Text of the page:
Following your well-meaning attempts to calm him down, diffuse his defensiveness and get him to stop blaming you, you notice that his personality shifts to one that is aloof, cold, and disinterested in hearing anything more about your experience of disappointment. Being confused and stunned by the sum total of his anger and apparent retaliation for your simple heads-up about the watch, you naturally comply by returning the watch to him. You don’t dare challenge his bizarre request because its abundantly clear that doing so would trigger him to an even higher level of histrionic and displaced anger. Plus, you are already embarrassed because all the guys in your group are now privy to this private matter. Little did you know that, by returning the watch, you also forfeited any possibility of clearing your name and restoring your reputation that has been tarnished by this unfortunate and unfair smear campaign.
You will be left trying to reconcile how and why your friend’s empathy, altruism, and sincerity disappeared in an instant and unexpectedly transformed into a laser-focused crusade to hurt you. After careful consideration, you decide to let the whole situation go, as the cards are already heavily stacked against you.
Unfortunately, it’s too late and the domino effect can’t be stopped as you learn through the grapevine that your former friend has masterminded a smear campaign that will culminate in an expressed directive to exclude you from all future group activities. The “out of left field” abandonment by your friends will add another layer of trauma and betrayal. You will be left with a “WTF” set of feelings, while trying to piece together what happened and why. Similar to other victims of covert narcissists, you will sadly realize that your “friend” and the friendship were never real.
You may also come to the deeply disappointing conclusion that your counterfeit friend deceived you and others by creating multiple layers of fabricated personality traits, which were designed to benefit him. In other words, you will be shocked at the realization that your friend’s generous, unconditionally loving and altruistic persona was nothing more than an Oscar-worthy performance that was developed, practiced and honed through a long list of other discredited and discarded “friends.” What you will soon learn is that this beloved friend was always a covert narcissist and the friendship you so dearly appreciated and valued was nothing more than a counterfeit, much like the Rolex watch.
Covert narcissists are masters of disguise — successful actors, humanitarians, politicians, clergy members, and even psychotherapists who are beloved and appreciated, but are secretly selfish, calculating, controlling, and vindictive. They create an illusion of selflessness while gaining from their elevated status. Although they share similar basic traits with the garden variety narcissist, i.e., the need for attention, affirmation, approval and recognition, they are stealthier about hiding their selfish and egocentric motives. Unlike the in your face narcissist, who parades his narcissism for all to see, the covert narcissist furtively hides his real motives and identity. These narcissists are able to trick others into believing they are honest, altruistic and empathetic individuals. They are successful at pretending to be a more likable version of themselves, knowing that if their true identity was uncovered, they would not be able to maintain the respect, status and prestige that they have so manipulatively obtained.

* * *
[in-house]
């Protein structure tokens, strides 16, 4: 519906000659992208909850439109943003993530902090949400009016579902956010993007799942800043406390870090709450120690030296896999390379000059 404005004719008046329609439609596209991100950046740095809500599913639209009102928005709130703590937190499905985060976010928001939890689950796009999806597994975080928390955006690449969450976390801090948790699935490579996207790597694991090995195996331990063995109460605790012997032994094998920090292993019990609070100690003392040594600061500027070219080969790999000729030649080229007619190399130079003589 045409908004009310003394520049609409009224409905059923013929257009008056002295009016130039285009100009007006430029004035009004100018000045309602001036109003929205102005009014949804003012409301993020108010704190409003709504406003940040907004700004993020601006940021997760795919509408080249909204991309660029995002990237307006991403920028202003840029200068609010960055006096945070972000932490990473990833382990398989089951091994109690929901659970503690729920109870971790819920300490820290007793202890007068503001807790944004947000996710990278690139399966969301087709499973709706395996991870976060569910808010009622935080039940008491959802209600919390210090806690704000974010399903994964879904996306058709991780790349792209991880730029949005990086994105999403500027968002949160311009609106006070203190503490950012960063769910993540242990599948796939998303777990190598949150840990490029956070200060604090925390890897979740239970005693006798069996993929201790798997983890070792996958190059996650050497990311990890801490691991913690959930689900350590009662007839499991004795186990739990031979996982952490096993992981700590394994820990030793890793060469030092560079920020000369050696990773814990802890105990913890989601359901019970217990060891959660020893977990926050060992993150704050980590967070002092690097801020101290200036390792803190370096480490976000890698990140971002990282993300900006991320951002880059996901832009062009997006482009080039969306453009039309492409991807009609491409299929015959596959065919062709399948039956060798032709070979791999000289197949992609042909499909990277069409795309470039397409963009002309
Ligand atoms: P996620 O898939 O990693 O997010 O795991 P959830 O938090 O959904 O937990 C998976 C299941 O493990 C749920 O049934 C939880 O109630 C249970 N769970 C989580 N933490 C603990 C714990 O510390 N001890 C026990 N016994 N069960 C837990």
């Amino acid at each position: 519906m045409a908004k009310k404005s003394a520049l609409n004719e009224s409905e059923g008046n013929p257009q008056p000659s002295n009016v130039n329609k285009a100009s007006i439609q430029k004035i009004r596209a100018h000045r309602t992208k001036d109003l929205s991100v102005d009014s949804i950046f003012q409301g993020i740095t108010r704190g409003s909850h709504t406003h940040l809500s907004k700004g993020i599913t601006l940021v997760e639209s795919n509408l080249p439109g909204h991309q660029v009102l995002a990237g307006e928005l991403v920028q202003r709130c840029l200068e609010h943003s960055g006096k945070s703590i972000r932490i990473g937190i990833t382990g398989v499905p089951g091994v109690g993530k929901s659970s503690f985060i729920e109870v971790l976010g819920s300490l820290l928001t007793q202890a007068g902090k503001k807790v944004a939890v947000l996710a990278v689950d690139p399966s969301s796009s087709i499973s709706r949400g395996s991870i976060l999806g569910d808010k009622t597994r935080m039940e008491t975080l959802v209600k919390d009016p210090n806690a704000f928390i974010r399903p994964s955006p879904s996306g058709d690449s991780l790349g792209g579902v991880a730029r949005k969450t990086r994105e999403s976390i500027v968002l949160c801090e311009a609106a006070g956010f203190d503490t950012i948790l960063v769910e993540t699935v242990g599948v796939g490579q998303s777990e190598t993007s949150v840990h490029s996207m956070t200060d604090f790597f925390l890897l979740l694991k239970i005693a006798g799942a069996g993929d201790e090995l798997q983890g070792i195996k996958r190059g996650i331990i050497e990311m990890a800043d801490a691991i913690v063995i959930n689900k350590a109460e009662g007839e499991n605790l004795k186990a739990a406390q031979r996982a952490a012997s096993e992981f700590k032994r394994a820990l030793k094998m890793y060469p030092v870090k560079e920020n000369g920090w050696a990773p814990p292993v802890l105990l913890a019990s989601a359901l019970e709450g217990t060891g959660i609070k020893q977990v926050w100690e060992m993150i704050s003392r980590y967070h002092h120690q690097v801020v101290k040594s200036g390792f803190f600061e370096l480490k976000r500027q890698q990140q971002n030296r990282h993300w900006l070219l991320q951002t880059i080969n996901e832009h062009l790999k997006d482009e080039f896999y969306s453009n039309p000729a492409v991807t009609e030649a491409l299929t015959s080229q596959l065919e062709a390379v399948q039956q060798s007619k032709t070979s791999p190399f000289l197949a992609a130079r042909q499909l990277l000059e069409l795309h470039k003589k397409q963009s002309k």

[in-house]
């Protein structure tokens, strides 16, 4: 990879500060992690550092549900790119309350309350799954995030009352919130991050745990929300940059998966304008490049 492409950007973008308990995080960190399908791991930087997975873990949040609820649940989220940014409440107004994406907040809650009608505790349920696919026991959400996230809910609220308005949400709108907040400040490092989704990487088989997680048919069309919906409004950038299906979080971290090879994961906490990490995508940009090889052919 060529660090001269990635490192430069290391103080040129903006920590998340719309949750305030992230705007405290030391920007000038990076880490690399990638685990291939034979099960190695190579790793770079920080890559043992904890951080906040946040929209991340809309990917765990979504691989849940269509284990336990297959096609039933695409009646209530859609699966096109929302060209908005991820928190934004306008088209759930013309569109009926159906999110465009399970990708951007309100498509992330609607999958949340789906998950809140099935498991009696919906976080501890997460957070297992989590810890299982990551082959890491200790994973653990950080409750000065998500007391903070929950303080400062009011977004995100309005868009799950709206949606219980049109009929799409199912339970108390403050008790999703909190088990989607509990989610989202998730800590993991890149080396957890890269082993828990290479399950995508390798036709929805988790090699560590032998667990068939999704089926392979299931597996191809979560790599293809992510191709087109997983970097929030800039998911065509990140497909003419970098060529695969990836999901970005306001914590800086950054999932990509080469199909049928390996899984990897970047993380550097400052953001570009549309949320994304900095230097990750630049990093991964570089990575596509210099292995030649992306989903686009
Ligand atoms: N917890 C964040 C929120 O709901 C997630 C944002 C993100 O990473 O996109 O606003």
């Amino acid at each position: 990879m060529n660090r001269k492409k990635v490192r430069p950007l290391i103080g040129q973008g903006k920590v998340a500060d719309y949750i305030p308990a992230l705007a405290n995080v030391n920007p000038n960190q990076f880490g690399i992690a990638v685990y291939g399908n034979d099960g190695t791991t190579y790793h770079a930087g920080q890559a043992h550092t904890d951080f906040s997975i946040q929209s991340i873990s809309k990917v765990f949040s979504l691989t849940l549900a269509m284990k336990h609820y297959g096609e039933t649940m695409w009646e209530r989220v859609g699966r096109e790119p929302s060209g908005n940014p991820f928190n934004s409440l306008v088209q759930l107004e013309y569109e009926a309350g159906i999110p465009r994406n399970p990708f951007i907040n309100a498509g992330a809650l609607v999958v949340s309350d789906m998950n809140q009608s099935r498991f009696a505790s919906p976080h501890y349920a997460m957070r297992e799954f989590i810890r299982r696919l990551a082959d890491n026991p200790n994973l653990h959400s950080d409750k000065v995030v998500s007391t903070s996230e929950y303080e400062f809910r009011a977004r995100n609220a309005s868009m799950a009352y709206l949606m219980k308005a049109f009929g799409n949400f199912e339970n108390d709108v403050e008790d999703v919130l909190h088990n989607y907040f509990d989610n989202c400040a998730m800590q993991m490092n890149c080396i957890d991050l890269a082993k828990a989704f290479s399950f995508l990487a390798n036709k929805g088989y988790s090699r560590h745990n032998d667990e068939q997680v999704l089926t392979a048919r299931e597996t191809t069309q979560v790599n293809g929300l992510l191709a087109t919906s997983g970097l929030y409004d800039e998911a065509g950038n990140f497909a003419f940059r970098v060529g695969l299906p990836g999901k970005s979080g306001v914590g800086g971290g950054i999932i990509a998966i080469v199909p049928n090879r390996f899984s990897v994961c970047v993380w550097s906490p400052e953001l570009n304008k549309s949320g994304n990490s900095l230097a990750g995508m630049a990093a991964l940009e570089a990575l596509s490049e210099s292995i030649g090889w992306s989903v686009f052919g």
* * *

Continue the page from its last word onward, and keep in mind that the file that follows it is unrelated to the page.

Compared to overt narcissists, covert narcissists are more reserved and composed. By not advertising their deeper narcissistic values and motives, they are able to achieve their goals, while protecting their innermost insecurities and vulnerabilities. Unlike overt narcissists, they expend a great deal of psychological energy containing or hiding their callous, indifferent, and manipulative inner selves. Even though covert narcissists have repressed the full scope and magnitude of their personality disorder, on a semi-conscious level, they are aware that their fantasies are embarrassing and unacceptable. Because covert narcissists are able to create and maintain a facade of altruism and unconditional positive regard, they are able to function in positions that are traditionally not attractive to narcissists, e.g., clergy, teachers, politicians, psychotherapists and others.
Even though they are able to replicate the known characteristics of these positions, they are often deeply insecure and secretive about their lack of knowledge or inability to perform the most essential tasks. For example, a covert narcissist who is a psychotherapist will have mastered the stereotypical career-specific, idiosyncratic behavior patterns such as reflective listening, supporting and accepting feedback, and gestures that mimic unconditional acceptance. However, this covert narcissist psychotherapist will be deficient in the most critical area of the job. Although they attempt to demonstrate honesty, sympathy and empathy with their clients, they ultimately fall short. They are simply unable to master the key elements of the position, as they are inherently judgmental, controlling and emotionally aloof. These therapists often become agitated at their clients when challenged or questioned. Clients who do not let them control the process will often trigger a narcissistic injury.
These secretive and slippery narcissists react to their unmasking with the full force of their arsenal of weapons that you would never guess existed. When they perceive a threat to their carefully and meticulously crafted public persona, all bets are off! Since their personal and professional reputation is built on a foundation of lies and misrepresentations, they will protect it by any means necessary. Their reflex to attack the perceived threat is fueled by an adrenaline-infused survival instinct that is no different than if they were cornered by a pack of hungry wolves. They will try to crush the threat, while positioning themselves as the victim of a premeditated vindictive and grievous harm.